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Orientation behavior is a good biomarker of trace metal contamination in Parallelomorphus laevigatus (Coleoptera, Carabidae)
- Conti, Erminia, Dattilo, Sandro, Costa, Giovanni, Puglisi, Concetto
- Environmental science and pollution research international 2017 v.24 no.21 pp. 17642-17650
- Carabidae, biological clocks, biomarkers, copper, diet, ecotoxicology, insects, mercury, shrimp, zinc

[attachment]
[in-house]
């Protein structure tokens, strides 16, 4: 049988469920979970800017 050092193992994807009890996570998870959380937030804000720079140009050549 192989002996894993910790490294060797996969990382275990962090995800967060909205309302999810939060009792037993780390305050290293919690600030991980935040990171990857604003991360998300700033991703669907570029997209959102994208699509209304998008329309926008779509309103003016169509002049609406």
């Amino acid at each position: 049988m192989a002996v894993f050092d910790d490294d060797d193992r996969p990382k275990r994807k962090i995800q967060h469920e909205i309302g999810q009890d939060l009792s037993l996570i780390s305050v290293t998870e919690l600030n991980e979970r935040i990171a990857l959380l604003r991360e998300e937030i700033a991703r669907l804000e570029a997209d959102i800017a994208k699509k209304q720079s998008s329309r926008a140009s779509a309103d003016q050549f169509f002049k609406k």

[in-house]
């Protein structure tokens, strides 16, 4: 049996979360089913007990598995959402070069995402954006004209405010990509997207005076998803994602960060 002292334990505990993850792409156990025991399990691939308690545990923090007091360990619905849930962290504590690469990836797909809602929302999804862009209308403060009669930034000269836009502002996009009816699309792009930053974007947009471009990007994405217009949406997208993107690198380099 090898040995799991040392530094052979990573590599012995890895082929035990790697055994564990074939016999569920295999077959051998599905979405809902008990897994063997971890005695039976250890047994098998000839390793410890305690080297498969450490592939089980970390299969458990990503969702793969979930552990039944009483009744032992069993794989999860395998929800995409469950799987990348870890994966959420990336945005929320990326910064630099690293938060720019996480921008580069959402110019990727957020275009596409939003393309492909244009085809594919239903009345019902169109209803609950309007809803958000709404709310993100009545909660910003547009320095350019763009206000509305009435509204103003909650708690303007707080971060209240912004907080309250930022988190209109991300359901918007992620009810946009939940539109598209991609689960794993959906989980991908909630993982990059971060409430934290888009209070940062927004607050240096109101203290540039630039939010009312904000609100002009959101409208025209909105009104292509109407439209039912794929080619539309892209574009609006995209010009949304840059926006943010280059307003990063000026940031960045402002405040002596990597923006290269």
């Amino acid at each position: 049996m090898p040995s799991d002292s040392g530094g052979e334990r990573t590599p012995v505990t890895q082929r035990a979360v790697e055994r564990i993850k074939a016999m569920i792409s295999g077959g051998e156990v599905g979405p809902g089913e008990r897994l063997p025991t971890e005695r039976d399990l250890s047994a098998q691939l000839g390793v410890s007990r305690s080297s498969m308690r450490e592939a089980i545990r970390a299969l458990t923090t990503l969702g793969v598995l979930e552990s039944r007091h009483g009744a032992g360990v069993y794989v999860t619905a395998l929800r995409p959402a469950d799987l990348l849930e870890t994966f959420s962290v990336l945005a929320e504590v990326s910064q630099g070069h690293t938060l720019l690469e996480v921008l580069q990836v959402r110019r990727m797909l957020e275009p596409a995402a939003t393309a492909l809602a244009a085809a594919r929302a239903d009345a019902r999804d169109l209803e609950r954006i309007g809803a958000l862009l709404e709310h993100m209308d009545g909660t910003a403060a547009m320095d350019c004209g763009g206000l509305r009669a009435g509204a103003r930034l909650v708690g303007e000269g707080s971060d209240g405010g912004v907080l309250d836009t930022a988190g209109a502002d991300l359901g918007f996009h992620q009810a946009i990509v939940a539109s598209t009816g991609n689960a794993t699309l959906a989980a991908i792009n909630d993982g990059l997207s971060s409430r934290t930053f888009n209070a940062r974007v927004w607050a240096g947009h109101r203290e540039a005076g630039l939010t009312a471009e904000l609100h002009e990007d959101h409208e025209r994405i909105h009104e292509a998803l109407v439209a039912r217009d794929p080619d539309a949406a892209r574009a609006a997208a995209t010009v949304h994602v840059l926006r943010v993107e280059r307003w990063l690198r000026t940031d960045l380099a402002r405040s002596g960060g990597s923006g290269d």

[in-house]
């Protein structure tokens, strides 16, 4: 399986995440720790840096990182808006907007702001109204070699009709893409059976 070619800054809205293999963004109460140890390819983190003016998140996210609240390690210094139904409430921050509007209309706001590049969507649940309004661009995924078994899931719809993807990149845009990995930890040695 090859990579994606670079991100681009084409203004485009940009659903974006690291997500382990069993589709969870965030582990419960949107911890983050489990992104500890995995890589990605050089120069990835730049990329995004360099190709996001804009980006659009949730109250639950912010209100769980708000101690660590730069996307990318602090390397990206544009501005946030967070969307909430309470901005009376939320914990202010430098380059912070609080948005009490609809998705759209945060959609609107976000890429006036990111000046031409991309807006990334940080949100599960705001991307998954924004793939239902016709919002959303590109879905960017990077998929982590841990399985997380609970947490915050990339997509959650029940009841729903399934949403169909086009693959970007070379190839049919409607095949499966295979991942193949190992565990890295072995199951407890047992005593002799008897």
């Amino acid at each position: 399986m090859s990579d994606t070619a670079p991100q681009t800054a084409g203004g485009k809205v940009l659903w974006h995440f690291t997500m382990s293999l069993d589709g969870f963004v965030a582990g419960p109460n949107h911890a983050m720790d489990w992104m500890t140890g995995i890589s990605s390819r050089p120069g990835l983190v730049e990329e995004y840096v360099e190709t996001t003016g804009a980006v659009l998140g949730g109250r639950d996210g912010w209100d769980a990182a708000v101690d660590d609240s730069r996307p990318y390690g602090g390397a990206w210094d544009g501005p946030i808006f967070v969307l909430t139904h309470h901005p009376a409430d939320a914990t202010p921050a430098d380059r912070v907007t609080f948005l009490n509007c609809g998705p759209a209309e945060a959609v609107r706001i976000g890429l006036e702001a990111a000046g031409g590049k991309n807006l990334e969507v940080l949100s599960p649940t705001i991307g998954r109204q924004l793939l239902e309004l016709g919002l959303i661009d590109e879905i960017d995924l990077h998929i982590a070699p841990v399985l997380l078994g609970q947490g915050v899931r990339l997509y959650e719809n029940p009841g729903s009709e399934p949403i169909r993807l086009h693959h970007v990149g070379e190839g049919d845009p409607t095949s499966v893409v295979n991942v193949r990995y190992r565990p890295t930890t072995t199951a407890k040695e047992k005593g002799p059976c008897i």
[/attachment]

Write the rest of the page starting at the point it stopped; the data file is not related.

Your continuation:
- Behavioral ecotoxicology has become very important in the short time since a change in behavior is very often the first response to environmental altered conditions. We investigated the influence of trace metal intake on the spatial orientation performances of the carabid beetle Parallelomorphus laevigatus, fundamental ability for its survival. The aim of this study was to consider the solar orientation as behavioral biomarker for exposure to trace metal contamination. Therefore, we tested the ability of solar orientation of specimens of this species, fed with shrimps contaminated with three different concentrations of Cu, Zn, or Hg. We carried out the orientation tests after 1, 3, 7, and 10 days of contaminated feeding. Subsequently, we fed these beetles with not contaminated shrimps and again tested them after 1, 3, 7, and 10 days. For all three metals considered and, regardless of the degree of contamination of the food, we have found a progressive and significant counterclockwise displacement of the angle of orientation and a corresponding progressive reduction in the precision in the directional choices by the animals. We also noticed a clear growing recovery in the normal orientation by these insects after returning to their feeding with uncontaminated food. In conclusion, we can consider the orientation in space of P. laevigatus as a behavioral biomarker for exposure to trace metal contamination. We believe that the intake of trace metals may induce the insects to make mistakes in their spatial orientation, due to an acceleration of their biological clock. Such a clock malfunction is not definitive, since the return to a normal diet restores P. laevigatus the ability to re-make the correct directional choices. Ultimately, our results confirm the usefulness of behavioral ecotoxicology investigations; moreover, they stimulate the opportunity to deepen the understanding of functioning of the biological clock in the animals.